It’s late on a Sunday night in October. A tall skinny guy with a Cubs cap pulled down low slinks into my diner with a yellow legal pad in his hand. He leans over the counter and whispers, “It’s me. I snuck out. Don’t tell the Secret Service.”
“My lips are sealed,” I say, and we both laugh. Presidents do not sneak out. An hour ago, five agents had marched in, politely asked my customers to leave, frisked me good, scanned the joint for bombs, and set up a perimeter. An Air Force major with the nuclear launch codes hid in the ladies’ room, just in case, and the Presidential Food Safety Team set up in my kitchen to taste the doughnuts, also just in case.
He slaps his pad down on the counter and takes out a pen. I lock the front door and flip the sign to “CLOSED” before I bring him coffee, two glazed doughnuts and an ashtray.
He looks at the ashtray. “Really?” he says.
“Thanks,” he says, putting down his pen. He lights up, takes a puff, and lets it out slow. “Say, for the coffee, you got half-and-half? ‘Cause I’m the half-and-half president!” We both laugh again. He’s very funny when he’s not being ultra-careful, which is anytime anywhere except in here.
“Long day?” I ask.
“Could be worse, like if I ran an all-night diner.”
“Trade ya,” I say.
“You wouldn’t want it,” he says, “and anyway, I can’t cook. But I sure wish you could write this speech.”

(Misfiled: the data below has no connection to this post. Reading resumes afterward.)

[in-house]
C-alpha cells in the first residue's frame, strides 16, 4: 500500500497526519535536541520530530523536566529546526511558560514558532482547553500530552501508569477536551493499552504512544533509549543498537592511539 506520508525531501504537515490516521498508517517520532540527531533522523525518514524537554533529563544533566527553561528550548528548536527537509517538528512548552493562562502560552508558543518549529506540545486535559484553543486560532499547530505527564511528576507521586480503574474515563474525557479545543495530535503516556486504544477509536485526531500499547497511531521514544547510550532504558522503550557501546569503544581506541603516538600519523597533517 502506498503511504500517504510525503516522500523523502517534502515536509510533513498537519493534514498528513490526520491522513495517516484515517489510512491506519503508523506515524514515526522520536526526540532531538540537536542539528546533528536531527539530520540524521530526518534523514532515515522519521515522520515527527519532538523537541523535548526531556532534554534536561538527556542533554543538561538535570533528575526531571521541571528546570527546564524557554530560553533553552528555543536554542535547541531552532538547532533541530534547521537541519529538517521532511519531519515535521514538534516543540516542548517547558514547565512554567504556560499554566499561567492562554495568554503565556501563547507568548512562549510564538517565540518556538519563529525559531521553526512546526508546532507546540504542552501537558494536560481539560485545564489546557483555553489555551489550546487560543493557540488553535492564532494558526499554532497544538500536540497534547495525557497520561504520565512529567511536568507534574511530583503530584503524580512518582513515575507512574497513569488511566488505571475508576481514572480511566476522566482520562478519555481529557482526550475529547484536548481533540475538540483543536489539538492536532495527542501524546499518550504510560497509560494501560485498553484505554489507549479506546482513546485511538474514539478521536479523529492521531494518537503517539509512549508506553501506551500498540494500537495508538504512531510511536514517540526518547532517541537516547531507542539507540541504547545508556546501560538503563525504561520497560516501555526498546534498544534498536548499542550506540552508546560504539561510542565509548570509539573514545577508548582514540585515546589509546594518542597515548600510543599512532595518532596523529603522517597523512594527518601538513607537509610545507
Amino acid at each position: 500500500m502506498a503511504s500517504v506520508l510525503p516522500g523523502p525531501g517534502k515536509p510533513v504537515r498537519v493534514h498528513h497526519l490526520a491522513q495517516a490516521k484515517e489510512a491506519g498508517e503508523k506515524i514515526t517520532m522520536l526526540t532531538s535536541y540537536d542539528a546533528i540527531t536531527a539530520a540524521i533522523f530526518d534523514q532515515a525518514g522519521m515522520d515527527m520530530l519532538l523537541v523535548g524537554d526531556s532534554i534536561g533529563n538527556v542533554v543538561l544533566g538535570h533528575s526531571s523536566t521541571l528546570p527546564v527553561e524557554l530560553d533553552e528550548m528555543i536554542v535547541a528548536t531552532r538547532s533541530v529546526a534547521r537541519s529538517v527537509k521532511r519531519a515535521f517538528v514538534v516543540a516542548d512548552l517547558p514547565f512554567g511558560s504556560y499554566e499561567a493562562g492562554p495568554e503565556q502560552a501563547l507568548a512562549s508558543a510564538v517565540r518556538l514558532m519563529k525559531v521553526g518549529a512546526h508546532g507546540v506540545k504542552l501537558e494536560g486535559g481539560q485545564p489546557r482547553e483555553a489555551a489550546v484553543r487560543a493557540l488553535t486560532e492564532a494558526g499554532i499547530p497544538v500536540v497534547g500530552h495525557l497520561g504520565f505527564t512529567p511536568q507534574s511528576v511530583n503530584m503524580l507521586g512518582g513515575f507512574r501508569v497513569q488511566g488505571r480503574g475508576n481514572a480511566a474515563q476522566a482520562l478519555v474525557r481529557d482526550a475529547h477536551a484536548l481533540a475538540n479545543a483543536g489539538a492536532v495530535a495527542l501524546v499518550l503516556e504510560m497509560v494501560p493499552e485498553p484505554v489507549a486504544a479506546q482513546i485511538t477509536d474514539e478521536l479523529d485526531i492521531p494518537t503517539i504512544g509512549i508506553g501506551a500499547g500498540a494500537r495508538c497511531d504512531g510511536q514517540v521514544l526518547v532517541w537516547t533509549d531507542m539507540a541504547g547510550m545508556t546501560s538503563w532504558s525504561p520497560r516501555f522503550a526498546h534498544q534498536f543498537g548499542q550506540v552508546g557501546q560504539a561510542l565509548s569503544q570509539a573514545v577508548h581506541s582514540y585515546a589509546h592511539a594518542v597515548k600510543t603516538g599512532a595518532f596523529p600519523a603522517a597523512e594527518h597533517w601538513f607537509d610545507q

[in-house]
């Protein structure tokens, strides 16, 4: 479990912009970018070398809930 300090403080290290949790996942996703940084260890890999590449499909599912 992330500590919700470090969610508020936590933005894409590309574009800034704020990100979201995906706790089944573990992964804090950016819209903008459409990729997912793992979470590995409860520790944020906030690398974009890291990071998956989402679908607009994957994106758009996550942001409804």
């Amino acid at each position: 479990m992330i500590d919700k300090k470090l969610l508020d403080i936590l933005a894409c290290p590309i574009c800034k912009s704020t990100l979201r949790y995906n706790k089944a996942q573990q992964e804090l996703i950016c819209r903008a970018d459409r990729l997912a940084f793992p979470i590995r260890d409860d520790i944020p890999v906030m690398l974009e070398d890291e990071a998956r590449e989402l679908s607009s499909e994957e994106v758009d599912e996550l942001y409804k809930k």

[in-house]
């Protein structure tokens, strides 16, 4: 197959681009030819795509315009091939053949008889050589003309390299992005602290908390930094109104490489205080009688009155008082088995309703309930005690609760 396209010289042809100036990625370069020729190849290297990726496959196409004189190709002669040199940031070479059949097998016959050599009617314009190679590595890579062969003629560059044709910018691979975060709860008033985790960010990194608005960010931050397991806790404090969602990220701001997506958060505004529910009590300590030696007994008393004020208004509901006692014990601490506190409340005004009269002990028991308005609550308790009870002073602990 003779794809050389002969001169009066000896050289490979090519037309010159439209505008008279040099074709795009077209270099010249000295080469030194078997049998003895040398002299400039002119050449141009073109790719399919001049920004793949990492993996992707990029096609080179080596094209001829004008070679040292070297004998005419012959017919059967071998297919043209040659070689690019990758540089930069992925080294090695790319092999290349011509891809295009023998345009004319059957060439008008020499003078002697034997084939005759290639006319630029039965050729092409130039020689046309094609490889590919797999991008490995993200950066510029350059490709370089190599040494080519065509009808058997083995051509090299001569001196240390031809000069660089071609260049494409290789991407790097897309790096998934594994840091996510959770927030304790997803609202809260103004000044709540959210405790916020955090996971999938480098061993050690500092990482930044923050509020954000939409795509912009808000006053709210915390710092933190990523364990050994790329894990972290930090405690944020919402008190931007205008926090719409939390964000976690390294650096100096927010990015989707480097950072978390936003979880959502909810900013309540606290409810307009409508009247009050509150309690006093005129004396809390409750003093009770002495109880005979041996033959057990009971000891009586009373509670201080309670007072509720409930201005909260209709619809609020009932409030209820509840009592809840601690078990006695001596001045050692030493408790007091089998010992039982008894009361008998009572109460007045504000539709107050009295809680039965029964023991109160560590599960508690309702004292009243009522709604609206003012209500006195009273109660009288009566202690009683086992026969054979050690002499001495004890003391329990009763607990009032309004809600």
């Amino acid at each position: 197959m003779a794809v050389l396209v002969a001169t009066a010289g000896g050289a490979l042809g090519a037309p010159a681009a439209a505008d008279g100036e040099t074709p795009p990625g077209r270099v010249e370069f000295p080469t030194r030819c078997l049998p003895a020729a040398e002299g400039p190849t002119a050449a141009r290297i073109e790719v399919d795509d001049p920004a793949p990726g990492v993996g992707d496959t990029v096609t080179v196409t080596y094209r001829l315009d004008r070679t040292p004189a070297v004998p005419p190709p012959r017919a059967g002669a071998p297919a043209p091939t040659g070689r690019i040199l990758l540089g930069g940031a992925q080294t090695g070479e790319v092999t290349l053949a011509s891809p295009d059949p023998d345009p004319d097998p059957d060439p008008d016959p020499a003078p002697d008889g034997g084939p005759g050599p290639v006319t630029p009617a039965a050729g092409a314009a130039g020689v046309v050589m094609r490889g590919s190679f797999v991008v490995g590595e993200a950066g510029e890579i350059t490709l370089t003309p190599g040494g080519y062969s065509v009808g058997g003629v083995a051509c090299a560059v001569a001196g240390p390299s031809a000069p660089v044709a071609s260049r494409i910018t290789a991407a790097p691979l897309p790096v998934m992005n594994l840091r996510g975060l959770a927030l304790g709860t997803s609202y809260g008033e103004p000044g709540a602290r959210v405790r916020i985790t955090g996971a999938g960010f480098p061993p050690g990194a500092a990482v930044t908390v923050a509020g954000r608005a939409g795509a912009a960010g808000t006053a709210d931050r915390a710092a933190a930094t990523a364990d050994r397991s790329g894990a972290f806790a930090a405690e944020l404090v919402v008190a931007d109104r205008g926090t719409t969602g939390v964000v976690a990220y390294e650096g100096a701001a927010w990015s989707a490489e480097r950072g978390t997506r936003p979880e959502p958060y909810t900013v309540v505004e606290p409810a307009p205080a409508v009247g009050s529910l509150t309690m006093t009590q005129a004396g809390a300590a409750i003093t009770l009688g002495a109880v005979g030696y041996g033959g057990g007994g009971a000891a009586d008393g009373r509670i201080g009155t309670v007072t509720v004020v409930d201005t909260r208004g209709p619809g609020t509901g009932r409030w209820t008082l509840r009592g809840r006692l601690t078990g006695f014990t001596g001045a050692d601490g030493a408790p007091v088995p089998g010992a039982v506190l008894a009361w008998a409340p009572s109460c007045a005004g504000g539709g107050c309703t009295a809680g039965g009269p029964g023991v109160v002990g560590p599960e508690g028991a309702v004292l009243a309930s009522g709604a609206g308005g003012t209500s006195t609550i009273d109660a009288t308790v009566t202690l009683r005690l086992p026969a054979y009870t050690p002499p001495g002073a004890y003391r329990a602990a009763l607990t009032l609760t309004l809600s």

“You’ve got a speechwriter.”
“I’ve got three speechwriters, one joke writer, and an intern. Sent them all home to get some sleep.”
“Sounds like you’re the one who needs sleep. Lemme see that pad.” He slides it over.
“I can’t read this left-handed crap,” I say. “What’s it about, world peace? Restarting the economy?”
“Farm policy. Ethanol,” he says. “Like who cares?”
“Oh, America cares about ethanol,” I say. I reach under the counter and pull out a bottle of bourbon and two juice glasses, but then the food tasters sprint out and say they’d better try it first. When they give back the bottle half-empty, I pour a round for the two of us and raise my glass. “Here’s to ethanol,” I say.
“Ethanol,” he says, raising his glass. “Drink It, Don’t Burn It.” He pauses to write that on his legal pad. “I wonder what gasoline tastes like.”
One of the food tasters leans out of the kitchen door looking alarmed. “Just a joke,” I say. “But see that pot of chili on the stove? You better get to tasting it, just in case,” and that’s the last we see of them for the night. My friend looks so tired.
“You know,” he says, “win or lose, I’ll be the youngest ex-president since Teddy Roosevelt.”
“What then?” I ask.
“He went on two safaris and wrote two more books.”
“Not Teddy, I meant you, what then for you?
“No time to think about it. Got any suggestions?”
“You know what they’re saying. Back to the Senate. Supreme Court. President of Harvard.”
“Nah. Probably write books. Definitely no safaris. Maybe move back to Chicago.”
“No, thanks,” he said, stubbing out his cigarette and getting up to leave. I bring him the check. I wouldn’t, but it’s some kind of Federal offense to let him eat free. “I’d miss you,” I say.
“Oh, I’d be back. This is the only place in America I’m allowed to smoke. See you next time. But don’t tell the Secret Service.”
And we both laugh.